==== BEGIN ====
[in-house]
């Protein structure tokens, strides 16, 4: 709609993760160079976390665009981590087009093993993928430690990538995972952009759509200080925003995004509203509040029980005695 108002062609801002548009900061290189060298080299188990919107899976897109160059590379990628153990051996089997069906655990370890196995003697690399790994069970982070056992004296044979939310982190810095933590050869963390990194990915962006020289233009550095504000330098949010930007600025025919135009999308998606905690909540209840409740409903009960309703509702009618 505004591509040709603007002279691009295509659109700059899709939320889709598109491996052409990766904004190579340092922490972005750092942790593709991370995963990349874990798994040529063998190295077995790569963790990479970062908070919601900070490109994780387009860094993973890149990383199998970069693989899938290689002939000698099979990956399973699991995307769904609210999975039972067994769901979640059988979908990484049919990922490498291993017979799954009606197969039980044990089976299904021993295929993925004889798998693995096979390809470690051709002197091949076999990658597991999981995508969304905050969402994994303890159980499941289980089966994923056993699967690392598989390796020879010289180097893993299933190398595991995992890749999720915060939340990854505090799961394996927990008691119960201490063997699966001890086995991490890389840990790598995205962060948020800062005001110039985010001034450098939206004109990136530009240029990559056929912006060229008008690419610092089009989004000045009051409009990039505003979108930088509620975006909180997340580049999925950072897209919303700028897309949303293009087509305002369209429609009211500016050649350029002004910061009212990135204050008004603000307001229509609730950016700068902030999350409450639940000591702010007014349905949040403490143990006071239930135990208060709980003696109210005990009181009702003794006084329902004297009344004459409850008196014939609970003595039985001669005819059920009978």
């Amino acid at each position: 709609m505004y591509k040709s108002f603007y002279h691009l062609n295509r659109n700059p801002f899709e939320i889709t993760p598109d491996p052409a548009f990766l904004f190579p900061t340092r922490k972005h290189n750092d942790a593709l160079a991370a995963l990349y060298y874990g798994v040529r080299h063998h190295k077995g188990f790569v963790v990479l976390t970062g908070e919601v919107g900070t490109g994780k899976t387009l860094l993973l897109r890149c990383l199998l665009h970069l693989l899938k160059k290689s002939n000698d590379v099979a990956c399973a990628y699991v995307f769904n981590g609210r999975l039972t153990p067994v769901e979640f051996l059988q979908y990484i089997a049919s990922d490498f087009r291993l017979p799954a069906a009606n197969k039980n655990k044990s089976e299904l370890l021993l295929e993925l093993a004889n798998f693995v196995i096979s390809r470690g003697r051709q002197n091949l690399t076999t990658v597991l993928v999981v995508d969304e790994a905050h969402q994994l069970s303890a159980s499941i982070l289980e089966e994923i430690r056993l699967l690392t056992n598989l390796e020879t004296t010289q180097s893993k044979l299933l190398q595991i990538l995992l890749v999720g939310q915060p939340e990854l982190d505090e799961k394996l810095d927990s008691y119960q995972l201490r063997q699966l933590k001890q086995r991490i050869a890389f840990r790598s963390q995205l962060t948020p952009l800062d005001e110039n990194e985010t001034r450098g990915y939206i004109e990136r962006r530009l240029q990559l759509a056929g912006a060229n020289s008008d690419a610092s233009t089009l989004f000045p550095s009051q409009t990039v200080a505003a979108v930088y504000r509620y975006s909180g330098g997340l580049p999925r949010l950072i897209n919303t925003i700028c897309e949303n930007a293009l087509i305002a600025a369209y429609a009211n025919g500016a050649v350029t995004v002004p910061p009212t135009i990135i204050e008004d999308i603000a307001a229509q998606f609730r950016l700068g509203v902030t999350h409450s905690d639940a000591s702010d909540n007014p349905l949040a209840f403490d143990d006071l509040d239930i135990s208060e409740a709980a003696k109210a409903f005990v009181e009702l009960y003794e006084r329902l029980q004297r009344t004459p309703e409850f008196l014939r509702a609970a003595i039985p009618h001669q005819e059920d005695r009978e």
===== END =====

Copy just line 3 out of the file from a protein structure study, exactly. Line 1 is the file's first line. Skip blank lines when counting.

């Amino acid at each position: 709609m505004y591509k040709s108002f603007y002279h691009l062609n295509r659109n700059p801002f899709e939320i889709t993760p598109d491996p052409a548009f990766l904004f190579p900061t340092r922490k972005h290189n750092d942790a593709l160079a991370a995963l990349y060298y874990g798994v040529r080299h063998h190295k077995g188990f790569v963790v990479l976390t970062g908070e919601v919107g900070t490109g994780k899976t387009l860094l993973l897109r890149c990383l199998l665009h970069l693989l899938k160059k290689s002939n000698d590379v099979a990956c399973a990628y699991v995307f769904n981590g609210r999975l039972t153990p067994v769901e979640f051996l059988q979908y990484i089997a049919s990922d490498f087009r291993l017979p799954a069906a009606n197969k039980n655990k044990s089976e299904l370890l021993l295929e993925l093993a004889n798998f693995v196995i096979s390809r470690g003697r051709q002197n091949l690399t076999t990658v597991l993928v999981v995508d969304e790994a905050h969402q994994l069970s303890a159980s499941i982070l289980e089966e994923i430690r056993l699967l690392t056992n598989l390796e020879t004296t010289q180097s893993k044979l299933l190398q595991i990538l995992l890749v999720g939310q915060p939340e990854l982190d505090e799961k394996l810095d927990s008691y119960q995972l201490r063997q699966l933590k001890q086995r991490i050869a890389f840990r790598s963390q995205l962060t948020p952009l800062d005001e110039n990194e985010t001034r450098g990915y939206i004109e990136r962006r530009l240029q990559l759509a056929g912006a060229n020289s008008d690419a610092s233009t089009l989004f000045p550095s009051q409009t990039v200080a505003a979108v930088y504000r509620y975006s909180g330098g997340l580049p999925r949010l950072i897209n919303t925003i700028c897309e949303n930007a293009l087509i305002a600025a369209y429609a009211n025919g500016a050649v350029t995004v002004p910061p009212t135009i990135i204050e008004d999308i603000a307001a229509q998606f609730r950016l700068g509203v902030t999350h409450s905690d639940a000591s702010d909540n007014p349905l949040a209840f403490d143990d006071l509040d239930i135990s208060e409740a709980a003696k109210a409903f005990v009181e009702l009960y003794e006084r329902l029980q004297r009344t004459p309703e409850f008196l014939r509702a609970a003595i039985p009618h001669q005819e059920d005695r009978e």